(photo by Michael Ryan)

What is there left to possibly say about the most critically reviewed, dissected, and highly acclaimed burger in Los Angeles? A mouthful, if you are one of the people like myself that are late in the game to scratch this contemporary hot spot off your burger bucket list. Yes I do have a list and Umami Burger was at the top of it. After encountering a few gasps, arm grabs and cries of “You’ve never had Umami Burger?” I found it my duty more than anything to give it a go.

Umami Burger is listed at 500 Broadway although countless bike rides up and down this street show nothing more than the ivy facade of the Fred Segal. Umami Burger is actually tucked away on Fifth Street right next to the high end retailer. Like Fred Segal, Umami Burger is trendy, contemporary, and quite chic. The two certainly go hand in hand. And while I am not necessarily going to use my rent check to purchase a spiffy little hand bag, I can be enticed to penny up for a super fancy, fine dining experience at Umami Burger.

My server was very friendly, prompt, and I had no issues in being seated. However, with its cramped dining area and large crowds I could imagine a party of four could run into some problems. Space is certainly at a premium, but since I was dining alone there were no worries.

With a relatively long list of burgers to choose from, making a final decision could have been a challenge. Ultimately going with the restaurant’s namesake seemed most appropriate. While “The Umami Burger” obviously is the standard at no other place than Umami Burger, it is anything but conventional. It is the details that make this burger a new L.A. staple. The parmesan disk for example adds great flavor, texture, and a certain level of fanciness. And I never thought I would be praising catsup, but Umami’s version transcends your standard Heinz 57. The meaty greasiness of the burger, added to the salty crisp parmesan disk, along with the rich flavors of their house catsup, grilled onions and mushroom, meld together, absorbed perfectly in their signature bun.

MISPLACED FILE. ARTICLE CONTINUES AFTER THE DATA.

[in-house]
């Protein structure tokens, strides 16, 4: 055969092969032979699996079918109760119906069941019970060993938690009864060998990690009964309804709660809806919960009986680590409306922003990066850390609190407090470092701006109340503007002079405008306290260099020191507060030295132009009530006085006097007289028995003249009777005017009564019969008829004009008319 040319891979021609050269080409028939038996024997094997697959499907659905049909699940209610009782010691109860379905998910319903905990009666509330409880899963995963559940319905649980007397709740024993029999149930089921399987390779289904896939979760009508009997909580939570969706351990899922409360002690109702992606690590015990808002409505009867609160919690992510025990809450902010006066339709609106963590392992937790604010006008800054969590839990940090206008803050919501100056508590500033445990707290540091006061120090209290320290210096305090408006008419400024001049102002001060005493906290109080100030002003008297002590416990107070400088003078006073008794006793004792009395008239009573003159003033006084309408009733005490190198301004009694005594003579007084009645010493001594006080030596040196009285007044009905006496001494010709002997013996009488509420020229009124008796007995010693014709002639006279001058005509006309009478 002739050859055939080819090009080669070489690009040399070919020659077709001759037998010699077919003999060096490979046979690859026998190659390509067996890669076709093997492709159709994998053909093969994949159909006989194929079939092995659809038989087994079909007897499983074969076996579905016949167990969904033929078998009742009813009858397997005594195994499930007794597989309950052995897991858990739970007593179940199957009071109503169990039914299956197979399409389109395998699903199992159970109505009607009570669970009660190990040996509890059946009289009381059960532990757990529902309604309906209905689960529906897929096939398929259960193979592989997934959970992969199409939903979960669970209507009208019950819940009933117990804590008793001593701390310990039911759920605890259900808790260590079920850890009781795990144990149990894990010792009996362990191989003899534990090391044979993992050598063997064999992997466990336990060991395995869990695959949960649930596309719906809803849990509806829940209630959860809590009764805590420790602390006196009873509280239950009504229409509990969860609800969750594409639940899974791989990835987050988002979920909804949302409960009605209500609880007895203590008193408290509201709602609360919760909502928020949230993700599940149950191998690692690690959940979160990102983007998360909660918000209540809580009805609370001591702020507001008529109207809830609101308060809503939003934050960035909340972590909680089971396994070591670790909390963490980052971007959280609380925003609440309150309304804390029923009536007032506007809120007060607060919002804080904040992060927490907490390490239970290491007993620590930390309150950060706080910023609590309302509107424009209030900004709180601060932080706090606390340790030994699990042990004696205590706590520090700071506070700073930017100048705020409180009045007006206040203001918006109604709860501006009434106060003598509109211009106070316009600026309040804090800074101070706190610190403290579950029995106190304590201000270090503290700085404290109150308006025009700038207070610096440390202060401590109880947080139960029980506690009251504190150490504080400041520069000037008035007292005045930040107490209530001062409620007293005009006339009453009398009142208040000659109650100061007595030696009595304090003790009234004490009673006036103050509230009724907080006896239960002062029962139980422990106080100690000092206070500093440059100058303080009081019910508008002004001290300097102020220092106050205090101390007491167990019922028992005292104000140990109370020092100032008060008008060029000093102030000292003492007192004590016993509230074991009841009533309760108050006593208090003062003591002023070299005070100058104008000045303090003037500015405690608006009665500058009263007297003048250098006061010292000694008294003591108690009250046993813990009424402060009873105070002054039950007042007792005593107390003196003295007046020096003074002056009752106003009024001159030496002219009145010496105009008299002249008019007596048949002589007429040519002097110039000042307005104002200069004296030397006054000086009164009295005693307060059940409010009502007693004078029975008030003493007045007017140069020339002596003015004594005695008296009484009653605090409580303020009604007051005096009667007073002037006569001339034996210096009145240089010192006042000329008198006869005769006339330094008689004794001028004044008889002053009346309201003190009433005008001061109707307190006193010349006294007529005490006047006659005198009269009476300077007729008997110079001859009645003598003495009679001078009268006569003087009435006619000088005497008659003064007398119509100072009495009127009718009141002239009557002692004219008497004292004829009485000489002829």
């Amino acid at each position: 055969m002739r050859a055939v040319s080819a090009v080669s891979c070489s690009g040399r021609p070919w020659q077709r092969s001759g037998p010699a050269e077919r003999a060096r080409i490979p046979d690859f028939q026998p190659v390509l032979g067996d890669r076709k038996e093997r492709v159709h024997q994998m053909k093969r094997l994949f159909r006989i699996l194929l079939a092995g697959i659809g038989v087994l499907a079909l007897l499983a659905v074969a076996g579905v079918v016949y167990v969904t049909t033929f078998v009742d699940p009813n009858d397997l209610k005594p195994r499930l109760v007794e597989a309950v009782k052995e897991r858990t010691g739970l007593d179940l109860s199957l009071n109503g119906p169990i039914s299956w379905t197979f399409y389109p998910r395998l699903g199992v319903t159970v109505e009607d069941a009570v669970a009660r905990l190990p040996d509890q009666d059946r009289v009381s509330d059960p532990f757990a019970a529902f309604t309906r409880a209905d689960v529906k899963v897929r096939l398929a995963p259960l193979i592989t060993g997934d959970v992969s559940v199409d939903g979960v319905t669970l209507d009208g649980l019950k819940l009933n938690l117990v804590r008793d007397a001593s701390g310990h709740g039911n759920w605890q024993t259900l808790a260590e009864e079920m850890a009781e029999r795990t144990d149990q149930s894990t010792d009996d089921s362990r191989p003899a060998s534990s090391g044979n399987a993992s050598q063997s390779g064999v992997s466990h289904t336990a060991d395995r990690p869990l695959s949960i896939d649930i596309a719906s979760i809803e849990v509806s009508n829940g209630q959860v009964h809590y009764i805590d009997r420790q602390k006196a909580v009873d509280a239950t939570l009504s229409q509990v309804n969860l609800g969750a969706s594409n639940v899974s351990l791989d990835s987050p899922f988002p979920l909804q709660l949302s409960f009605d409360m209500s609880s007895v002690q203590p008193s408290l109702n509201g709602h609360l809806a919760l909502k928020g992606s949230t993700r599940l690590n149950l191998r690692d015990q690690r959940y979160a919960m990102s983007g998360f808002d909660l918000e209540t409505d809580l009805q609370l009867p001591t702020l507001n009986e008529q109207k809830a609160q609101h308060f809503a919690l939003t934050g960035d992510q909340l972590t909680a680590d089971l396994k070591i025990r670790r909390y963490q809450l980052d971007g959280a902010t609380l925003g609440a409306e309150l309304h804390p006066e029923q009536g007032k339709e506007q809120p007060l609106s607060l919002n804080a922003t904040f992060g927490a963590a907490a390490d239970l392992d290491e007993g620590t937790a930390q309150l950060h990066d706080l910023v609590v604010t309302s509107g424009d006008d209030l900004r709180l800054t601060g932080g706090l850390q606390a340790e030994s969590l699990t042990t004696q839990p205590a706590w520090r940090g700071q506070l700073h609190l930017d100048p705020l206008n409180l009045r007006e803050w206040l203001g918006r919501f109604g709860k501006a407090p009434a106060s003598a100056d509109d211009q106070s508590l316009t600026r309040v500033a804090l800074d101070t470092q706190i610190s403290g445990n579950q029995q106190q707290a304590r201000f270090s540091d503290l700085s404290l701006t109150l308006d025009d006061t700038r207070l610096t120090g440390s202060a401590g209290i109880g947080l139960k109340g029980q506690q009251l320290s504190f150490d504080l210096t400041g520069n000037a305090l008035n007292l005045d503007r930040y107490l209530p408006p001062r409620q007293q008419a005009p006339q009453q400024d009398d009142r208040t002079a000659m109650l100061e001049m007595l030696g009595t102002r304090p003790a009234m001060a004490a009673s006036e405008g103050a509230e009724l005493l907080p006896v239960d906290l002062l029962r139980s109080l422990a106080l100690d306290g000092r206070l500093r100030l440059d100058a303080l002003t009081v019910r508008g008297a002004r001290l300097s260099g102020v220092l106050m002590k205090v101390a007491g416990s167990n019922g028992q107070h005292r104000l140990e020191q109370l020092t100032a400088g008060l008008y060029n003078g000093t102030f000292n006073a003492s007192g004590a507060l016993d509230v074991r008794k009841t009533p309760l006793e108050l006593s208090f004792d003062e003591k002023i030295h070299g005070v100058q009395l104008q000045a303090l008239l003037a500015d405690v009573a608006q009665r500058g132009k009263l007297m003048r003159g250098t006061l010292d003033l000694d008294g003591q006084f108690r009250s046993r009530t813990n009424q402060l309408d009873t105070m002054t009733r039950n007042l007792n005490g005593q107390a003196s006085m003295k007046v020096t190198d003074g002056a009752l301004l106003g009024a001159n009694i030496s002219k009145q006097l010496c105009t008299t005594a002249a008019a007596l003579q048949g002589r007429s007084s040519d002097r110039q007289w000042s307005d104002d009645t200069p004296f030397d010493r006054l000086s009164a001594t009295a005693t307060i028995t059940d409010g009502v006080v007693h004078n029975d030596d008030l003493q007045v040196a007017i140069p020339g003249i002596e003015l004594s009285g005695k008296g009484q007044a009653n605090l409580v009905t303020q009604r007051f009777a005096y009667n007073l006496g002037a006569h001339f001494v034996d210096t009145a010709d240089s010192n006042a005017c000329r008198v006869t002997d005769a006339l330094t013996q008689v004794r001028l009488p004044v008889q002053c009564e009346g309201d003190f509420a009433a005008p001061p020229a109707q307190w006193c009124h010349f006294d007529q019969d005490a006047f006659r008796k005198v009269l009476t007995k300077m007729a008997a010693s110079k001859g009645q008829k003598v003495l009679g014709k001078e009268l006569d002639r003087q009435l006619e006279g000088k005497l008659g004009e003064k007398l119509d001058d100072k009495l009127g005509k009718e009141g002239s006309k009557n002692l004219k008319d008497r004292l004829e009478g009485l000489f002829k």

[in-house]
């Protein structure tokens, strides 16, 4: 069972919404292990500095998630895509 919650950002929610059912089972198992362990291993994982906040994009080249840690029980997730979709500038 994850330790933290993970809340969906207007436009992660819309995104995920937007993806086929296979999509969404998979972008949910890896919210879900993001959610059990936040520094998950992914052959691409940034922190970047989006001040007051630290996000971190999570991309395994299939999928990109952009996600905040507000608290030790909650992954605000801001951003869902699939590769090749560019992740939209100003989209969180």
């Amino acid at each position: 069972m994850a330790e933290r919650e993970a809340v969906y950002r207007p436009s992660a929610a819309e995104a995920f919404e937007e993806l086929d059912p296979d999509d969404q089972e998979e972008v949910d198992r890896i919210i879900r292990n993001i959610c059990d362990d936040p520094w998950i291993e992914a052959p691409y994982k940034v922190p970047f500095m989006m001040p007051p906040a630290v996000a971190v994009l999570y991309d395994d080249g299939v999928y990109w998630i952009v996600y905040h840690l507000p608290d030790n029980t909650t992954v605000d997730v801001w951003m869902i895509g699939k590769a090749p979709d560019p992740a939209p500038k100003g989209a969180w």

Not to be outdone or overlooked by the burger are the Umami sides. The sweet potato fries are indeed sweet, savory, and delicious. And the tempura onion rings were great too (although I believe you could deep fry a car tire in tempura batter and I would like it). The standout side was definitely the smooshed potatoes. The geniuses at Umami take Dutch yellow creamer potatoes, fry them, smashed them down, and fry them again. They are like really big, thick potato chips.

I have heard people criticize Umami for having burgers too small in size. Others think they are perfectly proportioned. I suppose it is a matter of preference. I am usually all about gluttonous burgers, but sometimes it’s nice to walk away from a meal without the meat sweats. I must say I felt pretty good about my first experience at Umami Burger.

It is admittedly a bit tough to review the most critically acclaimed burger in L.A. Part of me wants to go against the grain and pan the burger just to stir up some controversy. But alas I cannot. Bowing down to the gastronomic trends and succumbing to its popularity, I too love this burger as much as the masses.

If You Go

500 Broadway

Santa Monica, Calif.


(310) 451-1300


Michael can be seen riding around town on his bike. To reach him visit his Twitter at twitter.com/greaseweek or his website at tourdefeast.net

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